By updating RealClearSports I read hundreds of articles every week
but sometimes there are particularly passages that need highlighting.
And to make these passages more palatable I'm doing them in award form!
The awards are completely random and will change weekly (though some
may become reoccurring).
This week had the redemption of Tiger...and then Tiger falling apart yet again. Even our own Art Spander thought Tiger had turned it around with his first round 65 but then things fell apart in subsequent rounds and he finished tied for 12th. Everything Tiger does is newsworthy and his first round triumph right after his divorce became official was the topic of many columns. None more entertaining than from the lovely New York Post. Check out the front page of the sports section online following Tiger's performance:
Now those are some good puns. But it didn't just stop at the headlines. Andrea Peysar couldn't help but make an analogy between Woods' off-course activities with his sub-par performance after the first round: By hole's end, the World's Greatest Golfer had shot "par," which, to Tiger, is a bit like sleeping with a chubby chick -- it gets the job done, but no fireworks.
You think the editors of The Post are also Leno's writers?
Worst Hook of the Week
Bob Ford of the Philadelphia Inquirer tries to pull the reader in by telling them what GQ actually stands for: All these years, I thought GQ stood for Gentleman's Quarterly, but when the magazine came out with its exclusive, wide-ranging interview with Donovan McNabb this week, it's obvious the initials stand for Gone Qwazy. Because that's where McNabb has gone. Not Washington, D.C., or Landover, Md. But Qwazy, USA, Zip code 55555.
When you have to make that big a stretch to say what the "Q" stands for maybe it's not worth making the joke. 'Qwazy?' Are you serious? And one 'Qwazy' wasn't enough you had to put it in the address as well? The rest of the article is normal and actually decent but how in the world can it be taken seriously after that lead-in?
Darren Everson of the Wall Street Journal wrote about Boise St. and how their success could be bad for college football. He mentions how their bowl games have yielded paltry ratings but if you extrapolate out his point then it would seem he'd want the top 10 schools playing each other every week. That would be a way to keep the ratings high. That's pretty much the intent of the BCS anyways. But in the article he insults Boise St. with this line: Some people around college football laud Boise for their trick plays and derring-do.
Those trick plays happened in 2007. Did they run any trick plays in last year's Fiesta Bowl? They're 39-1 in the past three seasons, it's just insulting to categorize them as a rag-tag group that survives on lucky trick plays. They're a legit title contender and should be treated as one.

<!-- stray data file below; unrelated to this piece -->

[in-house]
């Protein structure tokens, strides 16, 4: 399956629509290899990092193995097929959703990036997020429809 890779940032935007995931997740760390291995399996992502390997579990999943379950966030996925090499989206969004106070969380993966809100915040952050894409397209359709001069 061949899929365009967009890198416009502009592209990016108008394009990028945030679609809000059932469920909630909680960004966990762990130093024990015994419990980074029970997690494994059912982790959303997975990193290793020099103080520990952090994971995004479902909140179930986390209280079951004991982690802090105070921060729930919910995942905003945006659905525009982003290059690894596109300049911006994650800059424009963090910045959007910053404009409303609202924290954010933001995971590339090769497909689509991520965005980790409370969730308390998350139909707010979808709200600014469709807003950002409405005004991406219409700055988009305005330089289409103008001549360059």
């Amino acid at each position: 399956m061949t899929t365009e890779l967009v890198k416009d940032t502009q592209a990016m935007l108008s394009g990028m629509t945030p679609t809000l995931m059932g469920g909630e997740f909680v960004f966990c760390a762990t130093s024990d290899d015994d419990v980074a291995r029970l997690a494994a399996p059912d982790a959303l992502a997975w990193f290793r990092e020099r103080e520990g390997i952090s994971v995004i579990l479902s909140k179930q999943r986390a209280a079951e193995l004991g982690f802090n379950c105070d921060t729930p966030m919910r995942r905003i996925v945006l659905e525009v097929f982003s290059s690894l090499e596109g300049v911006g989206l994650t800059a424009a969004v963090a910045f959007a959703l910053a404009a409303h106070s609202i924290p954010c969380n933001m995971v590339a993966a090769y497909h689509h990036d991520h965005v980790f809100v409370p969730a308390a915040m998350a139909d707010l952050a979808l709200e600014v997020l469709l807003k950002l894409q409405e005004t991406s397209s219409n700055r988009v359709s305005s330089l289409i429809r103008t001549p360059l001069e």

The always controversial Gregg Doyel is mad again. This time he's mad at the players NOT playing on Team USA in the FIBA World Championships: You're not mad at them.
You're mad at people who aren't on the court. Or in the building. Or in Turkey at all.
You're mad at LeBron James and Kobe Bryant. At Dwyane Wade and Chris Bosh. At Chris Paul and Deron Williams and Dwight Howard.
Mad at them, and more. Disgusted? Sure. I'll go there. I'm disgusted.
I expect them to represent our country -- to represent me -- in major international competitions.
Is that too much to ask? If you're nodding, explain yourself. Defend yourself. Defend why these filthy rich prima donna athletes have the right to earn more money in a year than my whole block will earn in a lifetime, yet they don't have the obligation to play for our country.
I'm not mad at them at all. Consider the case of Kobe Bryant. In the summer of 2007 he trained with the U.S. Olympic team and then led the Lakers to the NBA Finals, then he played in the Olympics, played in preseason games and led the Lakers to a title. That's a lot of wear and tear on a player and now Doyel thinks he needs to step up and represent the U.S.? I think he's done enough. All of those players have represented the U.S. Do they really need to continue to do so and risk their careers? I think they've done enough. It's time for the likes of Russell Westbrook and Derrick Rose to represent this country. Let those that have done it before have a rest. And as far as how much money they make - that has nothing to do with whether they should play or not. They get paid what the market dictates just like everyone else. Their obligation is to their employers, like the Knicks who wouldn't let Stoudemire play in the World Championships for fear of losing their investment.
I read a column that has a food analogy I always assume the writer is
on deadline, is starved, and has food on the brain. That's what I'd
like to think happened with Gordon Monson of the Salt Lake Tribune: BYU
certainly did its share of stuffing meat into the scraped intestines of
slaughtered animals in its quest for independence, wedging most of its
other sports into the West Coast Conference, punctuating a sloppy
journey with confirmation Tuesday, dealing with all kinds of pirates
and frauds en route.
I don't even know what he's trying to say hear and it's not even appetizing to me. It's like an excerpt from Fast Food Nation or something.